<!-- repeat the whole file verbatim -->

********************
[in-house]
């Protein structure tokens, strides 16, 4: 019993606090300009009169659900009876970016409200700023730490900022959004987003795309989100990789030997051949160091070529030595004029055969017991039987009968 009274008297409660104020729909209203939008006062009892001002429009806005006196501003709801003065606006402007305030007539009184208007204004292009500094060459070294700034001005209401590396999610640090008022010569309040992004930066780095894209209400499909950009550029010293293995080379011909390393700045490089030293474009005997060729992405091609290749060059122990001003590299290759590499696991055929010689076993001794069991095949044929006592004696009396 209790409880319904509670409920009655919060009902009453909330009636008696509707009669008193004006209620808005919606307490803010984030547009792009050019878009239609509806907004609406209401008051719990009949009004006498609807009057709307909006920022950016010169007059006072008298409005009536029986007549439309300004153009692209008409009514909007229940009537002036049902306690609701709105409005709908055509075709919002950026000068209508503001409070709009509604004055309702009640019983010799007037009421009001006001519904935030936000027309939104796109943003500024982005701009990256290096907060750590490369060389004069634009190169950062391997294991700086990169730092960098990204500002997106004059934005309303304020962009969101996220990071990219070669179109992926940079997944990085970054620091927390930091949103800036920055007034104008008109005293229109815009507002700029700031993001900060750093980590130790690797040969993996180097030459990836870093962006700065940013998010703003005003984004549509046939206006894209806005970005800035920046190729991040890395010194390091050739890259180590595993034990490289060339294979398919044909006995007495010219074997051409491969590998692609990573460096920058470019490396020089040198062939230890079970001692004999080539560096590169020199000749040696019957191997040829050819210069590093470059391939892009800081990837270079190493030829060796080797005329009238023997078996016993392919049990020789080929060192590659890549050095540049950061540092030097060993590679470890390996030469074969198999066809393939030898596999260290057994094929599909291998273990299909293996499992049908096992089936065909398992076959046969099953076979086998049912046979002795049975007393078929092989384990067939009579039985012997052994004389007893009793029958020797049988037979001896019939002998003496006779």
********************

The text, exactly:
[in-house]
């Protein structure tokens, strides 16, 4: 019993606090300009009169659900009876970016409200700023730490900022959004987003795309989100990789030997051949160091070529030595004029055969017991039987009968 009274008297409660104020729909209203939008006062009892001002429009806005006196501003709801003065606006402007305030007539009184208007204004292009500094060459070294700034001005209401590396999610640090008022010569309040992004930066780095894209209400499909950009550029010293293995080379011909390393700045490089030293474009005997060729992405091609290749060059122990001003590299290759590499696991055929010689076993001794069991095949044929006592004696009396 209790409880319904509670409920009655919060009902009453909330009636008696509707009669008193004006209620808005919606307490803010984030547009792009050019878009239609509806907004609406209401008051719990009949009004006498609807009057709307909006920022950016010169007059006072008298409005009536029986007549439309300004153009692209008409009514909007229940009537002036049902306690609701709105409005709908055509075709919002950026000068209508503001409070709009509604004055309702009640019983010799007037009421009001006001519904935030936000027309939104796109943003500024982005701009990256290096907060750590490369060389004069634009190169950062391997294991700086990169730092960098990204500002997106004059934005309303304020962009969101996220990071990219070669179109992926940079997944990085970054620091927390930091949103800036920055007034104008008109005293229109815009507002700029700031993001900060750093980590130790690797040969993996180097030459990836870093962006700065940013998010703003005003984004549509046939206006894209806005970005800035920046190729991040890395010194390091050739890259180590595993034990490289060339294979398919044909006995007495010219074997051409491969590998692609990573460096920058470019490396020089040198062939230890079970001692004999080539560096590169020199000749040696019957191997040829050819210069590093470059391939892009800081990837270079190493030829060796080797005329009238023997078996016993392919049990020789080929060192590659890549050095540049950061540092030097060993590679470890390996030469074969198999066809393939030898596999260290057994094929599909291998273990299909293996499992049908096992089936065909398992076959046969099953076979086998049912046979002795049975007393078929092989384990067939009579039985012997052994004389007893009793029958020797049988037979001896019939002998003496006779």